The United Nations marked World Television Day on 21 November, an annual observance that recognizes the role of the medium as a major source of information, education and entertainment. The International Telecommunication Union first released technical standards to television 70 years ago and these continue to enhance the television viewing experience in terms of audiovisual quality. The ITU is now allocating further spectrum to 5G services, which could support further developments in audiovisual communications.

Television continues to be the single largest source of video consumption and is a major source of information, education and entertainment. The number of households with television sets around the world continues to rise and is expected to reach 1.74 billion by 2023.

“Television plays a crucial role in connecting the world to information and knowledge while providing an unsurpassed channel for mass entertainment,” said Houlin Zhao, the secretary-general of the ITU. “World TV Day brings attention to ITU’s exemplary work in producing the standards that are driving future trends in broadcasting and Internet services that will bring an increasingly immersive experience to viewers around the world.”

Mario Maniewicz is the director of the ITU Radiocommunication Bureau. “More than ever, television today provides information, news and entertainment to people wherever they may be,” he said. “World TV Day focuses on the work of ITU over the last 70 years in developing new standards and systems for broadcasting, bringing them in line with the latest cutting edge technologies designed to make high quality television coverage available in affordable ways to people in the remotest areas of the world.”

The ITU is the United Nations agency for information and communications. It was founded more than 150 years ago and initially promoted cooperation among international telegraph networks.

The agency first released technical standards for television in 1949. Since then, it has developed globally harmonized norms and systems that have enhanced the television viewing experience, including the switch to digital television broadcasting and high definition services, and the standardisation of video compression systems. The ITU continues to play a role in the standardisation of ultra-high-definition television and high dynamic range, bringing increased realism to images.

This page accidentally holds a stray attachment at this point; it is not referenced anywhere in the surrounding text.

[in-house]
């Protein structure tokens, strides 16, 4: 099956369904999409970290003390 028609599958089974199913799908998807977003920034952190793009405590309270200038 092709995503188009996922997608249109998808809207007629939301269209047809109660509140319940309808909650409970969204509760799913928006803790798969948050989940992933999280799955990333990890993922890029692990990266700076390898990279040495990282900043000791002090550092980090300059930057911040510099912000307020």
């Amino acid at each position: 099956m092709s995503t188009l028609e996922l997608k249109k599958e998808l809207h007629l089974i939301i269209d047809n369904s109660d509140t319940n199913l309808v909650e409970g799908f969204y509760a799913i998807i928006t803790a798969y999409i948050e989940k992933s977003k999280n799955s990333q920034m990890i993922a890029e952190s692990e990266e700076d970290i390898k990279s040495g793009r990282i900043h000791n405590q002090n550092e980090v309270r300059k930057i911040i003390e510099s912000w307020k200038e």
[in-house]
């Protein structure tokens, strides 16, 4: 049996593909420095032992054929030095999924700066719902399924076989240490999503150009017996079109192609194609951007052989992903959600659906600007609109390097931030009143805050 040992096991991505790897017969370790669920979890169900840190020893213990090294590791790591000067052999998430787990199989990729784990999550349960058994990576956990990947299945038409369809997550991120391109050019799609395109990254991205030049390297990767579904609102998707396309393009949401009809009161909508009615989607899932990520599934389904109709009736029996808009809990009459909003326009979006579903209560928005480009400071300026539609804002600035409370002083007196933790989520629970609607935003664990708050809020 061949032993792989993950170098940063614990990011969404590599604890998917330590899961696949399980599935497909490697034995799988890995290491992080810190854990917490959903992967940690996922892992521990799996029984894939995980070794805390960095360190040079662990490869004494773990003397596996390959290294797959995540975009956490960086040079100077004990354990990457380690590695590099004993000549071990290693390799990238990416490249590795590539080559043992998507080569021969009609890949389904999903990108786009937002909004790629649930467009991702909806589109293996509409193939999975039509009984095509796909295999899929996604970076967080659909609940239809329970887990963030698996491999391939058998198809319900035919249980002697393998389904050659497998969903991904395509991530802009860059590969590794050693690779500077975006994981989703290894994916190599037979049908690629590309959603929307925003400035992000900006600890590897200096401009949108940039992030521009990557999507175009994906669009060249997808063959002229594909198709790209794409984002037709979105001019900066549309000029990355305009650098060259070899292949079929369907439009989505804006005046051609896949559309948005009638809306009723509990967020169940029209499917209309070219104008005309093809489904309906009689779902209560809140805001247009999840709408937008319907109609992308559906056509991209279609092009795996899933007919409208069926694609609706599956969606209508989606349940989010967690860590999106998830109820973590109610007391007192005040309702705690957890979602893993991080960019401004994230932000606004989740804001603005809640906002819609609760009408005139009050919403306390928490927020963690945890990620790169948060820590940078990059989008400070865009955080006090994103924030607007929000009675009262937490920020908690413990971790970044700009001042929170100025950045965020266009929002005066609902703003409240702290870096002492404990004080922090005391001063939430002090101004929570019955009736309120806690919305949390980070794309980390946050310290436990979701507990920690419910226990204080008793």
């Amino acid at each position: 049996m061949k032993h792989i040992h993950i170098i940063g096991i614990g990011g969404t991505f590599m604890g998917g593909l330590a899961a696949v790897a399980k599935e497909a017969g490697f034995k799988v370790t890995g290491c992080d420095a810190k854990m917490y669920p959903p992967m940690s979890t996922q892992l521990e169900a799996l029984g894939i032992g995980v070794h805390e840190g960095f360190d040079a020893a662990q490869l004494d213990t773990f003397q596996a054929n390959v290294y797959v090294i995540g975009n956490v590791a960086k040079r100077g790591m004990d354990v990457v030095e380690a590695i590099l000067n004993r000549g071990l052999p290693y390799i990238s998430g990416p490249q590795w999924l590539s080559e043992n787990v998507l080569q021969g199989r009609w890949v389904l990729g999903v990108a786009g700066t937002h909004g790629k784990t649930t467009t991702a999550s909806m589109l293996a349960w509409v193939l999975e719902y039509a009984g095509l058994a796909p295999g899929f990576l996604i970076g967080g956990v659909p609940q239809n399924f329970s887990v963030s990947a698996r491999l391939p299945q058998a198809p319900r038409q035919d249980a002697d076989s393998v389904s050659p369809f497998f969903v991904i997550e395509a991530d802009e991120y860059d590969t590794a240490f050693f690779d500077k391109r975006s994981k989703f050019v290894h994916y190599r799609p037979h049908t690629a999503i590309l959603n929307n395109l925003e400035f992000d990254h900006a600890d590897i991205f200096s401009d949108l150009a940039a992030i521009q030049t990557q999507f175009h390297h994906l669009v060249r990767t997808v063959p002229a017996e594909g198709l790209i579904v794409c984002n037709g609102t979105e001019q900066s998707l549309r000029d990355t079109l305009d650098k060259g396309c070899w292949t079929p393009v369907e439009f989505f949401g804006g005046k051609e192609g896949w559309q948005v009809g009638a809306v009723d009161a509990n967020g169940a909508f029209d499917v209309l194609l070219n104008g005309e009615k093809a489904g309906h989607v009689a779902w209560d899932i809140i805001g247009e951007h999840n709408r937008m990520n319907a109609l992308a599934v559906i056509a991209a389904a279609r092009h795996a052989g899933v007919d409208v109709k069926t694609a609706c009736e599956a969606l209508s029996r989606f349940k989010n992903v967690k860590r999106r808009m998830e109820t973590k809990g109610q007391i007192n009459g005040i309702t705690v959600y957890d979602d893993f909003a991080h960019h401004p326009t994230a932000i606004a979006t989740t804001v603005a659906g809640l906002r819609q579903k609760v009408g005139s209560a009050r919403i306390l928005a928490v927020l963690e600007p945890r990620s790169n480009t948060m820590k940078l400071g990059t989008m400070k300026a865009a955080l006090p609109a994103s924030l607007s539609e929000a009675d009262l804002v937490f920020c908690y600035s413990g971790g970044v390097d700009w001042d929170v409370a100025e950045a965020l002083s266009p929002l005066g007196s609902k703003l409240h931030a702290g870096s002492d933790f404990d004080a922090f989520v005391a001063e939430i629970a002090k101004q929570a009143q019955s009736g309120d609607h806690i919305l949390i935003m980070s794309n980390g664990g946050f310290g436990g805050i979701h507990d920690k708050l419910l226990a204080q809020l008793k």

The recently concluded ITU World Radiocommunication Assembly called for a roadmap on broadcasting concerning audio visual quality assessment and accessibility, audio and video coding, integrated broadcast-broadband, multimedia, and other emerging technologies and applications. The assembly also sought to promote accessibility for persons with disabilities and specific needs.

This month, the ITU has been leading discussions on how the roll out of 5G services could lead to greater media content delivery using both broadcasting and non-broadcasting platforms.

The WRC-19 World Radiocommunication Conference 2019 identified more than 17 GHz of radio spectrum for use by 5G services, known as IMT-2020 in ITU terms, of which 14.75 GHz has been harmonized worldwide.

“I think the future of television is essentially about cooperative technologies”, said David Wood of the European Broadcasting Union, an ITU partner.

World Television Day was recognised in 1996 at the United Nations General Assembly, following the first World Television Forum, where leading media figures met under the auspices of the United Nations to discuss the growing significance of television.

World Television Day is not so much a celebration of the tool, but rather the philosophy which it represents. Television represents a symbol for communication and globalization in the contemporary world.